Particle reworking and solute transport by the sediment-living polychaetes Marenzelleria neglecta and Hediste diversicolor.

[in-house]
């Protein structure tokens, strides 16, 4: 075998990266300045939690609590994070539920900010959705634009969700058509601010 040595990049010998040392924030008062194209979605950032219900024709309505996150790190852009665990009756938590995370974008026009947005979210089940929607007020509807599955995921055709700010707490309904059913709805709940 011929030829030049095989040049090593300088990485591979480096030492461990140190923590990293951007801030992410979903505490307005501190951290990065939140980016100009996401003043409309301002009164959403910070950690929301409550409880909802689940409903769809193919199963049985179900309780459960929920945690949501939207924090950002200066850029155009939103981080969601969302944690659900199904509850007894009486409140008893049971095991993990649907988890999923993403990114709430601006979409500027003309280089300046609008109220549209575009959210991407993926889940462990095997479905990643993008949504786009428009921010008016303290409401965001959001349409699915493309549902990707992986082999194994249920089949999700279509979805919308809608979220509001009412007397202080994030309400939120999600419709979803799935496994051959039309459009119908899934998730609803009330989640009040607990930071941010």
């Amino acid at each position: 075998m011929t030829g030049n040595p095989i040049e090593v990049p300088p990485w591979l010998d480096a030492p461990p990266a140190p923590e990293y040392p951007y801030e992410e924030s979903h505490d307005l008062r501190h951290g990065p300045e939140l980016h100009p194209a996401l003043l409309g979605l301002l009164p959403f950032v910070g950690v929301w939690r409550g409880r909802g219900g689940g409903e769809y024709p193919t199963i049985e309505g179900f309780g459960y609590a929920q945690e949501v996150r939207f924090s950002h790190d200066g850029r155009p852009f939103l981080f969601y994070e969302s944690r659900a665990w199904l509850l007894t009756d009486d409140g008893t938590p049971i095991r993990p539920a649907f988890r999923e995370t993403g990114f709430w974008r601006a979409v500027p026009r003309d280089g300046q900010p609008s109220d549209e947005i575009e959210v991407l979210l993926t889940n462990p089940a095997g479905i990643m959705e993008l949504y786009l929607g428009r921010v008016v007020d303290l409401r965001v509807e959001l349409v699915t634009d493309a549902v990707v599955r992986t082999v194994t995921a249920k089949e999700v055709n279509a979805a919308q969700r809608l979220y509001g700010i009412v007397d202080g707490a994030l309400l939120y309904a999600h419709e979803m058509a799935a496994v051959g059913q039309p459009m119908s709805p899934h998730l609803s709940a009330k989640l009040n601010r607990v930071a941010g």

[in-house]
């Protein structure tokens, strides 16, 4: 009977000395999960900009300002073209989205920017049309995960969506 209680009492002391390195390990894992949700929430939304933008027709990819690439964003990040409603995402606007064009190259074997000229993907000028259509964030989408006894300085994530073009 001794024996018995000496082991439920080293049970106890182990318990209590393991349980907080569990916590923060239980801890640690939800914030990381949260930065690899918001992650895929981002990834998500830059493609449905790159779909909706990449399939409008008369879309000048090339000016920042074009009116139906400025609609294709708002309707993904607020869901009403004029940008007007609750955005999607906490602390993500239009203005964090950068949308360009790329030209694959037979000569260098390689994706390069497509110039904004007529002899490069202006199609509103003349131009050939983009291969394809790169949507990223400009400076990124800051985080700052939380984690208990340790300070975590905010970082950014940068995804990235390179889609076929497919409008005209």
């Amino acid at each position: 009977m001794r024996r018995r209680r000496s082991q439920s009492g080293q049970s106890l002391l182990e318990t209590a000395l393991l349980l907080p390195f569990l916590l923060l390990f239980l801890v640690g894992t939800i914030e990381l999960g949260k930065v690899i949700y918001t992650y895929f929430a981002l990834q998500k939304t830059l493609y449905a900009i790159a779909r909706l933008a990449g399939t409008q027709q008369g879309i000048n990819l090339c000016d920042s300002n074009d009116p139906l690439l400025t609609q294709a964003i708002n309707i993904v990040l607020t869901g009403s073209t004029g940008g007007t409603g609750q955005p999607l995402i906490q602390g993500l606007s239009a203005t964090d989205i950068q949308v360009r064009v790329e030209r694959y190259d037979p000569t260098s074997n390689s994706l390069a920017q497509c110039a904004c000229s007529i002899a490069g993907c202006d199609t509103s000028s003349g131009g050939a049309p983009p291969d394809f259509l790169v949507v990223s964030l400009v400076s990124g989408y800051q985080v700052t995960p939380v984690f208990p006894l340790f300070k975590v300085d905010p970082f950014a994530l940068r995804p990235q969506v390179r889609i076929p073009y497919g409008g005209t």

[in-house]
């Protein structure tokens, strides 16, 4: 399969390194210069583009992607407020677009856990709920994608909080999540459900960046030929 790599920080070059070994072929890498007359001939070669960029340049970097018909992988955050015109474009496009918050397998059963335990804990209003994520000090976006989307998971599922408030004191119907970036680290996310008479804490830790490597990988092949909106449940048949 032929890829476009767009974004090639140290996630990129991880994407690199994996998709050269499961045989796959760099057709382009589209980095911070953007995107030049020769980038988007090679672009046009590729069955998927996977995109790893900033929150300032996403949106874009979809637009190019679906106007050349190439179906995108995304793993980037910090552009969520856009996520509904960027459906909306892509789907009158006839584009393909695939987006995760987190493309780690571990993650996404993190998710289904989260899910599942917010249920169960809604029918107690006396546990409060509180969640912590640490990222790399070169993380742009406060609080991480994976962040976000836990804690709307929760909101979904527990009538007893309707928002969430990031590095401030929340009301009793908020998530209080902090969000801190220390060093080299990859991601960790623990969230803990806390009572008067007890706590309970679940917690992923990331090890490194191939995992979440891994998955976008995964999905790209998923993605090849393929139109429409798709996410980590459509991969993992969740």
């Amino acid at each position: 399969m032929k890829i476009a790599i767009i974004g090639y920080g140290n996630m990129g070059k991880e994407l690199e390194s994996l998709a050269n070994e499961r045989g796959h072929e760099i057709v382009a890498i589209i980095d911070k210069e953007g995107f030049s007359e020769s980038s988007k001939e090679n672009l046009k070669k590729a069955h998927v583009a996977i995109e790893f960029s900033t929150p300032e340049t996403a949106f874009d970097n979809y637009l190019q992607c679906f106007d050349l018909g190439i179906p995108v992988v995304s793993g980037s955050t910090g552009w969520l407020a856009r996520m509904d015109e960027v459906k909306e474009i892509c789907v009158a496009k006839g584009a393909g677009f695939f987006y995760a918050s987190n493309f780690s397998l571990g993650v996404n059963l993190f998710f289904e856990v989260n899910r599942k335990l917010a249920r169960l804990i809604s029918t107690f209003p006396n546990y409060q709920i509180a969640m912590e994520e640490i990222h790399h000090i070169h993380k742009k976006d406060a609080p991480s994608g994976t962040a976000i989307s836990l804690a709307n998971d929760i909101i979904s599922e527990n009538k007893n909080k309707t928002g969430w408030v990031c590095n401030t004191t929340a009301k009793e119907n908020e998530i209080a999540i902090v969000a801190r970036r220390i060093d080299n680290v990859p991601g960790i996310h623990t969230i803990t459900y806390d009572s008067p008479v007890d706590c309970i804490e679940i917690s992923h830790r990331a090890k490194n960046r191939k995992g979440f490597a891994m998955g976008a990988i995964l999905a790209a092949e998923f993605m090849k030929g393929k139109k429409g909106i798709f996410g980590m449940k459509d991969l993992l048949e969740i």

This experimental study quantified and compared particle-mixing and solute transport by the polychaetes Marenzelleria neglecta (2 g ww, 3200 ind. m-2) and Hediste diversicolor (2 g ww, 800 ind. m-2) in Baltic Sea sediments. Particle tracers (luminophores) were added to the sediment surface and their vertical distribution in the sediment was measured after 10 d. The rate of particle mixing was quantified using a gallery-diffusion model calculating the biodiffusion coefficient Db and the non-local transport parameter r. Bioirrigation was measured by adding an inert solute tracer (bromide) to the overlying water 1, 1.5 and 2 d before the end of the experiment, and quantified by calculating the net bromide flux and fitting the bromide profiles to a 1D diffusion model providing an apparent biodiffusion coefficient Da. The two polychaete worms displayed similar particle-mixing and solute transport efficiencies (based on total biomass) despite different modes of bioturbation. However, H. diversicolor was a more efficient particle-reworker and M. neglecta a more efficient bioirrigator, on an individual level. H. diversicolor buried a higher percentage (13%) of luminophores below the top 0.5 cm surface layer than M. neglecta (6%). Db did not differ between the two species (2.4×10-3 cm2 d-1) indicating a similar rate of diffusive mixing of the top sediment, however, the non-local transport parameter r was 2.5 y-1 for H. diversicolor and zero for M. neglecta, suggesting no significant particle-transport below the biodiffusive layer by M. neglecta. The average individual net bromide fluxes obtained were ca. 0.01 mL min-1 for H. diversicolor and 0.003 mL min-1 for M. neglecta, corresponding to an area-specific rate of ca. 12 L m-2 d-1 at the used densities. Da did not differ between the two polychaetes, suggesting a higher individual solute exchange efficiency of M. neglecta considering the much higher ventilation rates reported for H. diversicolor than for Marenzelleria sp. The ongoing colonization of Baltic Sea sediments by M. neglecta at high densities may thus lead to an enhanced soluble release of both nutrients and contaminants. These results add information to the understanding of the potential effects of the invasion of M. neglecta on sediment biogeochemistry when competing with and/or replacing native species.